Electricity is essential in modern life, both at home and on the job. Some employees such as engineers, electronic technicians, electricians and power line workers are people who directly work with electricity. Others, such as office workers and sales people, work with it indirectly. Perhaps because it has become such a familiar part of our daily life that a number of people don't give much thought to how much our work depends on electricity. Significantly, we tend to overlook the hazards electricity poses and fail to treat it with the respect it deserves. According to the Bureau of Labor Statistics, in 1999, 278 workers died of electrocutions at workplace, accounting for almost 5 percent of all on-the-job fatalities that year.
Working with electricity can be dangerous. Professionals, who work with electricity directly such as working on cable harnesses, circuit assemblies and overhead electric lines, others like sales people, who work with electricity indirectly, may be exposed to electrical hazards.
OSHA's electrical standards are designed to protect employees exposed to dangers of electricity. Electrical hazards are addressed in specific standards for the general industry, marine terminals and shipyard employment. Electricity has long been recognized as a serious workplace hazard, exposing employees to electrocution, shock, burns and explosions. Listed below are the OSHA Guidelines for managing Hazardous Energy Sources.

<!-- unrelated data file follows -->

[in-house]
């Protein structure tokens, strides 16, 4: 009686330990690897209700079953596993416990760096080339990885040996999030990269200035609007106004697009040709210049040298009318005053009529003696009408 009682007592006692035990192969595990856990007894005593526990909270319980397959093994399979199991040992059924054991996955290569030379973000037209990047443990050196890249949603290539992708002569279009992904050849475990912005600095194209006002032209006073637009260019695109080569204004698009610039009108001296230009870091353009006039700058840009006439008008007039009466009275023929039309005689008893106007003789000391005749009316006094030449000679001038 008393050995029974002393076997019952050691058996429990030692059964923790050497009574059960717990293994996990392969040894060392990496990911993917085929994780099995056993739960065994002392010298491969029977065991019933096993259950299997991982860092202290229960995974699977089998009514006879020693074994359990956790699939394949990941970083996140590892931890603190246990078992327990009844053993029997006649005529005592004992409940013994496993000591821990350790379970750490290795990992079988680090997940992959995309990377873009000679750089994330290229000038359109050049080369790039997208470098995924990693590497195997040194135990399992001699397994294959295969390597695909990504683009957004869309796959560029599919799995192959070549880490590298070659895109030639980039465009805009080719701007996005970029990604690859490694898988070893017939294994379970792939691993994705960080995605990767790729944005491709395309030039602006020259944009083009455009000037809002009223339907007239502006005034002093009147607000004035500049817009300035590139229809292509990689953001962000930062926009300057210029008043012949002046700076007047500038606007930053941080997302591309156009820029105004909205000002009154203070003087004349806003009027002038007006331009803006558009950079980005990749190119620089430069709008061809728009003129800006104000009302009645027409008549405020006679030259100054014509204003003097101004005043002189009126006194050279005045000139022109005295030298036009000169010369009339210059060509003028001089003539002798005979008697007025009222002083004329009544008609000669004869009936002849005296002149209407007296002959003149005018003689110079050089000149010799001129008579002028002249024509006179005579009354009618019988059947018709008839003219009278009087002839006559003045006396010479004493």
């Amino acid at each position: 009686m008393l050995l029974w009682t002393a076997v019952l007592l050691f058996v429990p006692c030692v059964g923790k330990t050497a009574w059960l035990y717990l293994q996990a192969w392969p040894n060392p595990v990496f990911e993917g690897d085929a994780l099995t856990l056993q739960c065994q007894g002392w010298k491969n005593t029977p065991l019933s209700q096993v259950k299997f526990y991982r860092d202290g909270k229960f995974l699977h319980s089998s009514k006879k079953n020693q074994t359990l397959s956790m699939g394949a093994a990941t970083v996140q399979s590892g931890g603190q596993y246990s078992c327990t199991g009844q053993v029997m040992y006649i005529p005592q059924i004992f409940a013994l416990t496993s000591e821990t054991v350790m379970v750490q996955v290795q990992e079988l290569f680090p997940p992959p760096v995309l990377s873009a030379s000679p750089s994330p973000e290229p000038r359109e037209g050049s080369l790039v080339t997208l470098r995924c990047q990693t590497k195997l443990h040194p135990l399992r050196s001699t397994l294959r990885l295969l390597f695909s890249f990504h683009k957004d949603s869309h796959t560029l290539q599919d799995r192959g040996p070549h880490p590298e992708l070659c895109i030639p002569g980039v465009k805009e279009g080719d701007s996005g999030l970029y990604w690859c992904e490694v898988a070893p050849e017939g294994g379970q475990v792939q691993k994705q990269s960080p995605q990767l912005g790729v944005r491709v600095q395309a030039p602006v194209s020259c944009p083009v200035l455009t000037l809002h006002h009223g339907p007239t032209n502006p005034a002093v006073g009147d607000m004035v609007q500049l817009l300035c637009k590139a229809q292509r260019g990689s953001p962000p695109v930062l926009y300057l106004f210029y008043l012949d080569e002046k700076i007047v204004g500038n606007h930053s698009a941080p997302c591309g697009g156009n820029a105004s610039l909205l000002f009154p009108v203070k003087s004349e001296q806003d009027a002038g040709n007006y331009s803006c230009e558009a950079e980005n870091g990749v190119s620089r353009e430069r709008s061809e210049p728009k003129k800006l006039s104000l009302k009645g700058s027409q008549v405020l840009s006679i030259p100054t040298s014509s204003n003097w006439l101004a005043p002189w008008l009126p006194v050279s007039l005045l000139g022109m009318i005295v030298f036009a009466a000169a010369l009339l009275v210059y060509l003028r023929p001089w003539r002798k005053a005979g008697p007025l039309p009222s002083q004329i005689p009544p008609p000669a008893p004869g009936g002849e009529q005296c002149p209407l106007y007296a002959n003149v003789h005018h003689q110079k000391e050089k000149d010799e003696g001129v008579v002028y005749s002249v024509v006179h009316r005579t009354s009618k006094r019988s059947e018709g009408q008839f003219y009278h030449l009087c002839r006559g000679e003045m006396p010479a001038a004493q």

Regulations to Disable Machinery
The OSHA standard for the Control of Hazardous Energy (Lockout/Tagout), Title 29 Code of Federal Regulations (CFR) Part 1910.147, deals with the practices and procedures necessary to disable machinery, thereby stopping the release of hazardous energy while employees perform servicing and maintenance activities. The standard outlines measures for controlling hazardous energies—electrical, hydraulic, mechanical, thermal, and pneumatic, other energy sources. In addition, 29 CFR 1910.333 sets requirements to protect employees working on electric circuits and equipment.
This section requires workers to use safe work practices, such as lockout and tagging procedures.
Standards to Address Electrical Safety
OSHA standards cover many electrical hazards in various industries. OSHA's general industry electrical safety standards are published in Title 29 Code of Federal Regulations (CFR), Part 1910.302 to 1910.308 -- Design Safety Standards for Electrical Systems, 1910.331 to 1910.335 -- Electrical Safety-Related Work Practices Standards.
The electrical standards of OSHA are based on the National Fire Protection Association Standards NFPA 70, National Electric Code, and NFPA 70E, Electrical Safety Requirements for Employee Workplaces.
OSHA also has electrical safety standards for the construction industry, in 29 CFR 1926, Subpart K. OSHA's standards for marine terminals, in 29 CFR 1917, and for long shoring, in 29 CFR 1918, reference the general industry electrical standards in Subpart S of Part 1910. The shipyard standards, in 29 CFR 1915, cover limited electrical safety work practices in 29 CFR 1915.181.